02 September 2011

THE MONSTER AND THE STRIPPER/1968/RON ORMOND

THE MONSTER AND THE STRIPPER

1968/Director: Ron Ormond/Writer: Ron Ormond

Cast: Ron Ormond, Tim Ormond, Peggy Anne Price, Sleepy LaBeef, Georgette Dante, Ronald Drake, Jack Horton, Pauletta Leeman, Harris Martin, Diane Jordon

AKA: THE EXOTIC ONES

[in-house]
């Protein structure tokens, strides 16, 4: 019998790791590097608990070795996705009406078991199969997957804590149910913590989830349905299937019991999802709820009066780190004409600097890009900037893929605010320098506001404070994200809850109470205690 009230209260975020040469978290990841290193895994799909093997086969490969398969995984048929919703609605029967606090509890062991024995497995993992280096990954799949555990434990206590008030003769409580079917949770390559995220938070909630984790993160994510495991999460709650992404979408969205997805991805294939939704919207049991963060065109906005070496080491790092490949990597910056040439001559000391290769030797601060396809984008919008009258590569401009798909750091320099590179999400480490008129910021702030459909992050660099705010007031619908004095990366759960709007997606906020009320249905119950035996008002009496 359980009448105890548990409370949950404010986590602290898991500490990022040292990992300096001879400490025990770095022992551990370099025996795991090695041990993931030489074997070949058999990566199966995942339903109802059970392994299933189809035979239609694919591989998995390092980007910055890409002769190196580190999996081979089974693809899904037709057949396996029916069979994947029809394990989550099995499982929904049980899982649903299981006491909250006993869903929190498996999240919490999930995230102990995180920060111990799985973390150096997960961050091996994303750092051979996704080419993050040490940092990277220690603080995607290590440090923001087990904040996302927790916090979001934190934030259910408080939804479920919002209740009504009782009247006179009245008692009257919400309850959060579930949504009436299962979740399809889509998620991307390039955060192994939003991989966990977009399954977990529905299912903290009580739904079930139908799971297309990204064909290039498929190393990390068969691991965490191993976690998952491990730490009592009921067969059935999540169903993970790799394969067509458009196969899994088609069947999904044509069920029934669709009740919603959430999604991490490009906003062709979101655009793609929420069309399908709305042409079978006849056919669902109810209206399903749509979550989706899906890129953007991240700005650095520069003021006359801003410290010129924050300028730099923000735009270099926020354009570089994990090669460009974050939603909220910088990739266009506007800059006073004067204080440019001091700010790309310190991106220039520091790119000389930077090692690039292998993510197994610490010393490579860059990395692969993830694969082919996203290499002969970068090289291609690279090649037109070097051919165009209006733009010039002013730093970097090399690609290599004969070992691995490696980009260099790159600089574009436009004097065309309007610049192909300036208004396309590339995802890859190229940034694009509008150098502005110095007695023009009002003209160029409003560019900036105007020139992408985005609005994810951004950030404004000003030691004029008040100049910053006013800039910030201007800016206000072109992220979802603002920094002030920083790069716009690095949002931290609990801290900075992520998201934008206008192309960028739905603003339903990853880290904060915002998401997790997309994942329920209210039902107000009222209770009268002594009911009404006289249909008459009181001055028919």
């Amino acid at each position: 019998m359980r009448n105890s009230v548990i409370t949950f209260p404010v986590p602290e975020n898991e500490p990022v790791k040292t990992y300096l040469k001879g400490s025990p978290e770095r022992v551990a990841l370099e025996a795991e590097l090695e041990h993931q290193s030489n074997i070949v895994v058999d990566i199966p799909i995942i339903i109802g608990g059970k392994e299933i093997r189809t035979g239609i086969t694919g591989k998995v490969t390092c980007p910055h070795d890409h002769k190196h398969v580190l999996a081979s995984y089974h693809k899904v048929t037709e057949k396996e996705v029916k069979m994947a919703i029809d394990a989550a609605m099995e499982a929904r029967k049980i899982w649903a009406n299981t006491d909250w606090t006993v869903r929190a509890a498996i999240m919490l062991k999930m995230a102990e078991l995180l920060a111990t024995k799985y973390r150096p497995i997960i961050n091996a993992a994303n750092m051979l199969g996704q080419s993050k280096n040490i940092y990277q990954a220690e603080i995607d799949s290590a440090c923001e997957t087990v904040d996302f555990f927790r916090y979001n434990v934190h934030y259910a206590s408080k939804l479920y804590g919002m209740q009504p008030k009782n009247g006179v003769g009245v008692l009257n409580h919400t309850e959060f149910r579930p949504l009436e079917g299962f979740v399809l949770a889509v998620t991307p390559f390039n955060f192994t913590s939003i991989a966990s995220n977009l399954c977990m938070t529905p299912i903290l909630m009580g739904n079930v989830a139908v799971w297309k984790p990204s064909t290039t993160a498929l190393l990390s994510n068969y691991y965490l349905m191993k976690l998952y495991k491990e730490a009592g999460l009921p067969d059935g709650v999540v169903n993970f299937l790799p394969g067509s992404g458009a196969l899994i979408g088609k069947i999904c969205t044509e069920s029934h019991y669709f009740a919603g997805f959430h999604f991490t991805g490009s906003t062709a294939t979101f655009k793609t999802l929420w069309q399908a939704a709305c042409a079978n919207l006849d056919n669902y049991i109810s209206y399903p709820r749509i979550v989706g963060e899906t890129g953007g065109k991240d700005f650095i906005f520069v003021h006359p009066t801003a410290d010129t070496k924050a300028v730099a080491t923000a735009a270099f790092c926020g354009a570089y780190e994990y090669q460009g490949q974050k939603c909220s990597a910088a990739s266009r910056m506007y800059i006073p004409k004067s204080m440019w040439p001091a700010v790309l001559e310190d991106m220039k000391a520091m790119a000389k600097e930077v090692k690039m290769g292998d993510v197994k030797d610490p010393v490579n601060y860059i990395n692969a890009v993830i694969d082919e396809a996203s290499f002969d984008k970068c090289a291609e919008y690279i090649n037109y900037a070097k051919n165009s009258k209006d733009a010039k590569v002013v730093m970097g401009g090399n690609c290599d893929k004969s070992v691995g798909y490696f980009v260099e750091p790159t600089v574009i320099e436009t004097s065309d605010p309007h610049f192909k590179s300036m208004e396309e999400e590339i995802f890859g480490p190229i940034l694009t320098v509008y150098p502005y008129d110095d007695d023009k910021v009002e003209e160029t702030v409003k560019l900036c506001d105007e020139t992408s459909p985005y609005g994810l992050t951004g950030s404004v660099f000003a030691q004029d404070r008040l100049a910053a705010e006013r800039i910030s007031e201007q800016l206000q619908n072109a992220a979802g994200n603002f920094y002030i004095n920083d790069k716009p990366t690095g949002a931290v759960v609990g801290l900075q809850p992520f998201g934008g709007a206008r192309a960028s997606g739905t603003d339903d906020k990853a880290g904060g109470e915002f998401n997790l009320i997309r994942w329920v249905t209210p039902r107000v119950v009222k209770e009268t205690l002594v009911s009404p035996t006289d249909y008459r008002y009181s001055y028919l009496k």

As hard as it may be for the uninitiated neophyte to conceive there is a class of "cult" (I do not like that term much lately as it is overused these days but is still most applicable at times) makers whose skill and dubious vision is on a lower rung of the film making ladder than even Ed Wood Jr.. In fact the title "worst filmmaker of all time" has never really been suitable for Ed Wood Jr. since there are moments in his films that show some degree of craftsmanship. Of course I am talking apples and oranges here, okay. Tim Burton made an embellished biopic of Wood's life and career of the technical nature Wood himself could never imagine. I still find most of Wood's catalog pretty deserving of being watched over when there is nothing else to do with life. I can dust the house or watch Bride of the Monster again. Not a tough decision for me folks. But even in more remote orbit from the world of conventional filmmaking are a good that churns out what are often called Z-Films. If B-Movies refer to films made outside the normal system and politics of Hollywood on super low budgets then Z-Films represent a world even outside the rules and codes of B-Movies and their creators. I doubt anyone sets out to make a "Grade Z Classic" the way Ted V. Mikels did with Astro Zombies or Al Adamson did with Dracula vs. Frankenstein but somewhere event beyond reasonable human control (such as the collective lack of filmmaking talent on the part of the entire cast and crew) come into play. And yet there is something genuinely entertaining about the films of folks like Ray Dennis Steckler, aka Cash Flagg, and even Herschell Gordon Lewis that can provide a certain portion of the population a sound evening of pseudo-surreal film watching. One could argue that this same said portion of the population is in desperate need of shock therapy or even lobotomies but that brings the subject matter a little too close to home to make me feel relaxed. So lets move on and discuss a truly odd film I had the masochistic pleasure of watching recently called The Monster and the Stripper, aka The Exotic Ones.